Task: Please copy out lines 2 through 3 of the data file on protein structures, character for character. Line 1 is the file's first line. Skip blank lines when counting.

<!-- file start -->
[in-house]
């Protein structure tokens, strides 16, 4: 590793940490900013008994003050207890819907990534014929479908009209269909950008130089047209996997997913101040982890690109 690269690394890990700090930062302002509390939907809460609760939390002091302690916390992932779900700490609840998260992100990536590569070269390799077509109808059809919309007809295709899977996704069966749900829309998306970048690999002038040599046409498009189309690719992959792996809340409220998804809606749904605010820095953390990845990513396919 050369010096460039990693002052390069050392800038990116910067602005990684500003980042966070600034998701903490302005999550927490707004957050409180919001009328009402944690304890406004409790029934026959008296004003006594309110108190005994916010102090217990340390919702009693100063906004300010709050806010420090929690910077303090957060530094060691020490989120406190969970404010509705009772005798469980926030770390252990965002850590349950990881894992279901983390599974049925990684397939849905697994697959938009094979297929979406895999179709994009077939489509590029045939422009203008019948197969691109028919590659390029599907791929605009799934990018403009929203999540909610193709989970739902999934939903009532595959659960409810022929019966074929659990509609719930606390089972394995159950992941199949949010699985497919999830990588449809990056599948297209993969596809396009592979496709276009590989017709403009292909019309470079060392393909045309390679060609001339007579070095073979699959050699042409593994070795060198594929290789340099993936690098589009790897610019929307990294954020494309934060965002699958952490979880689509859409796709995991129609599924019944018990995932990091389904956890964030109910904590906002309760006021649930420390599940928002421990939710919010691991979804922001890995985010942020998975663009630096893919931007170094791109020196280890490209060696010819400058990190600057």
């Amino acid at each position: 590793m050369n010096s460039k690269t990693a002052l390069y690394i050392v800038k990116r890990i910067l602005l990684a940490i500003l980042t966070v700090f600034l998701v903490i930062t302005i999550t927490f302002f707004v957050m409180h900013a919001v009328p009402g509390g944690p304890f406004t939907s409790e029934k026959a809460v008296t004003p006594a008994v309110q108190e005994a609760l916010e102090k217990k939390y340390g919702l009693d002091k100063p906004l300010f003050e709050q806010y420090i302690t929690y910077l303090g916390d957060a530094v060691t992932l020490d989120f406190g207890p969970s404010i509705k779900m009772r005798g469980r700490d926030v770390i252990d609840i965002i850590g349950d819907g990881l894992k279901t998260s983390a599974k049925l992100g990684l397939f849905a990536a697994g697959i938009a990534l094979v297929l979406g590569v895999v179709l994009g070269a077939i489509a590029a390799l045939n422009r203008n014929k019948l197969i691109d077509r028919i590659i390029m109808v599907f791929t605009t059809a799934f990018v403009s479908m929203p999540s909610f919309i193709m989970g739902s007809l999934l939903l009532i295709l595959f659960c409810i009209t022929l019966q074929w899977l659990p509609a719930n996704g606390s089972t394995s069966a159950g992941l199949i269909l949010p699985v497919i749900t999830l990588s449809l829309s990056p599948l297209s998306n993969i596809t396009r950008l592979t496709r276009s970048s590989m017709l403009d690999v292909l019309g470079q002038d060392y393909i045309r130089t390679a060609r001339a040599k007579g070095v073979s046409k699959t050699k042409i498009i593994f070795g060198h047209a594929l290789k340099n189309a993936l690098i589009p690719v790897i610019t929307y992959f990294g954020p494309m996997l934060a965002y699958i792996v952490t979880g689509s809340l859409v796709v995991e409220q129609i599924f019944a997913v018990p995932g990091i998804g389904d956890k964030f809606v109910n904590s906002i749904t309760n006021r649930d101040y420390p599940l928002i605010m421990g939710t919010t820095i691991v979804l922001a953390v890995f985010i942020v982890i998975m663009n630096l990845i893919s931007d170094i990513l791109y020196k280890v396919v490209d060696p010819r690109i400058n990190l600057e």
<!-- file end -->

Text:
């Protein structure tokens, strides 16, 4: 590793940490900013008994003050207890819907990534014929479908009209269909950008130089047209996997997913101040982890690109 690269690394890990700090930062302002509390939907809460609760939390002091302690916390992932779900700490609840998260992100990536590569070269390799077509109808059809919309007809295709899977996704069966749900829309998306970048690999002038040599046409498009189309690719992959792996809340409220998804809606749904605010820095953390990845990513396919 050369010096460039990693002052390069050392800038990116910067602005990684500003980042966070600034998701903490302005999550927490707004957050409180919001009328009402944690304890406004409790029934026959008296004003006594309110108190005994916010102090217990340390919702009693100063906004300010709050806010420090929690910077303090957060530094060691020490989120406190969970404010509705009772005798469980926030770390252990965002850590349950990881894992279901983390599974049925990684397939849905697994697959938009094979297929979406895999179709994009077939489509590029045939422009203008019948197969691109028919590659390029599907791929605009799934990018403009929203999540909610193709989970739902999934939903009532595959659960409810022929019966074929659990509609719930606390089972394995159950992941199949949010699985497919999830990588449809990056599948297209993969596809396009592979496709276009590989017709403009292909019309470079060392393909045309390679060609001339007579070095073979699959050699042409593994070795060198594929290789340099993936690098589009790897610019929307990294954020494309934060965002699958952490979880689509859409796709995991129609599924019944018990995932990091389904956890964030109910904590906002309760006021649930420390599940928002421990939710919010691991979804922001890995985010942020998975663009630096893919931007170094791109020196280890490209060696010819400058990190600057």
């Amino acid at each position: 590793m050369n010096s460039k690269t990693a002052l390069y690394i050392v800038k990116r890990i910067l602005l990684a940490i500003l980042t966070v700090f600034l998701v903490i930062t302005i999550t927490f302002f707004v957050m409180h900013a919001v009328p009402g509390g944690p304890f406004t939907s409790e029934k026959a809460v008296t004003p006594a008994v309110q108190e005994a609760l916010e102090k217990k939390y340390g919702l009693d002091k100063p906004l300010f003050e709050q806010y420090i302690t929690y910077l303090g916390d957060a530094v060691t992932l020490d989120f406190g207890p969970s404010i509705k779900m009772r005798g469980r700490d926030v770390i252990d609840i965002i850590g349950d819907g990881l894992k279901t998260s983390a599974k049925l992100g990684l397939f849905a990536a697994g697959i938009a990534l094979v297929l979406g590569v895999v179709l994009g070269a077939i489509a590029a390799l045939n422009r203008n014929k019948l197969i691109d077509r028919i590659i390029m109808v599907f791929t605009t059809a799934f990018v403009s479908m929203p999540s909610f919309i193709m989970g739902s007809l999934l939903l009532i295709l595959f659960c409810i009209t022929l019966q074929w899977l659990p509609a719930n996704g606390s089972t394995s069966a159950g992941l199949i269909l949010p699985v497919i749900t999830l990588s449809l829309s990056p599948l297209s998306n993969i596809t396009r950008l592979t496709r276009s970048s590989m017709l403009d690999v292909l019309g470079q002038d060392y393909i045309r130089t390679a060609r001339a040599k007579g070095v073979s046409k699959t050699k042409i498009i593994f070795g060198h047209a594929l290789k340099n189309a993936l690098i589009p690719v790897i610019t929307y992959f990294g954020p494309m996997l934060a965002y699958i792996v952490t979880g689509s809340l859409v796709v995991e409220q129609i599924f019944a997913v018990p995932g990091i998804g389904d956890k964030f809606v109910n904590s906002i749904t309760n006021r649930d101040y420390p599940l928002i605010m421990g939710t919010t820095i691991v979804l922001a953390v890995f985010i942020v982890i998975m663009n630096l990845i893919s931007d170094i990513l791109y020196k280890v396919v490209d060696p010819r690109i400058n990190l600057e």